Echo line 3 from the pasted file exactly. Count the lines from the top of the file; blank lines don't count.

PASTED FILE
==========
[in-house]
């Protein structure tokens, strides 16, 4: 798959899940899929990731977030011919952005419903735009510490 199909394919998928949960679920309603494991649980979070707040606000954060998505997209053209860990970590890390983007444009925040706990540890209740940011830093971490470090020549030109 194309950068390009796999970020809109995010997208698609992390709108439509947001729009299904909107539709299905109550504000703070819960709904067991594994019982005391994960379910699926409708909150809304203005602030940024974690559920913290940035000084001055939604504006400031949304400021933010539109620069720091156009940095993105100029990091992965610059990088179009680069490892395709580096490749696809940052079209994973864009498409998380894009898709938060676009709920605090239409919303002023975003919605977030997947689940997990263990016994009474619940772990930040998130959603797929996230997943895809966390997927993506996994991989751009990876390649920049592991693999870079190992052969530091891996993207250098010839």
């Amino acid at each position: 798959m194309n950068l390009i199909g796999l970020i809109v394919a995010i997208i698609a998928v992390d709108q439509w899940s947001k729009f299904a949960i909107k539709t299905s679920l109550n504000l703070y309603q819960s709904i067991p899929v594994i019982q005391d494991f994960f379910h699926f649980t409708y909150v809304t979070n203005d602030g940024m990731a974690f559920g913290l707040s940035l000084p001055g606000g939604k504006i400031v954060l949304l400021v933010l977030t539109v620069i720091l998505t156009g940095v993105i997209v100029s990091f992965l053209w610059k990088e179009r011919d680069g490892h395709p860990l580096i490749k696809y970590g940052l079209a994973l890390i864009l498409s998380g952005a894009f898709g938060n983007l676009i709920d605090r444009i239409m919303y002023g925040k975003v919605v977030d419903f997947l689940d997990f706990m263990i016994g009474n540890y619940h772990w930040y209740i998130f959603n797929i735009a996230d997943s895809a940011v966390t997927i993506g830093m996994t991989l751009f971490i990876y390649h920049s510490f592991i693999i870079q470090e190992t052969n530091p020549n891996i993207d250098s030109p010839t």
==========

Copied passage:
């Amino acid at each position: 798959m194309n950068l390009i199909g796999l970020i809109v394919a995010i997208i698609a998928v992390d709108q439509w899940s947001k729009f299904a949960i909107k539709t299905s679920l109550n504000l703070y309603q819960s709904i067991p899929v594994i019982q005391d494991f994960f379910h699926f649980t409708y909150v809304t979070n203005d602030g940024m990731a974690f559920g913290l707040s940035l000084p001055g606000g939604k504006i400031v954060l949304l400021v933010l977030t539109v620069i720091l998505t156009g940095v993105i997209v100029s990091f992965l053209w610059k990088e179009r011919d680069g490892h395709p860990l580096i490749k696809y970590g940052l079209a994973l890390i864009l498409s998380g952005a894009f898709g938060n983007l676009i709920d605090r444009i239409m919303y002023g925040k975003v919605v977030d419903f997947l689940d997990f706990m263990i016994g009474n540890y619940h772990w930040y209740i998130f959603n797929i735009a996230d997943s895809a940011v966390t997927i993506g830093m996994t991989l751009f971490i990876y390649h920049s510490f592991i693999i870079q470090e190992t052969n530091p020549n891996i993207d250098s030109p010839t």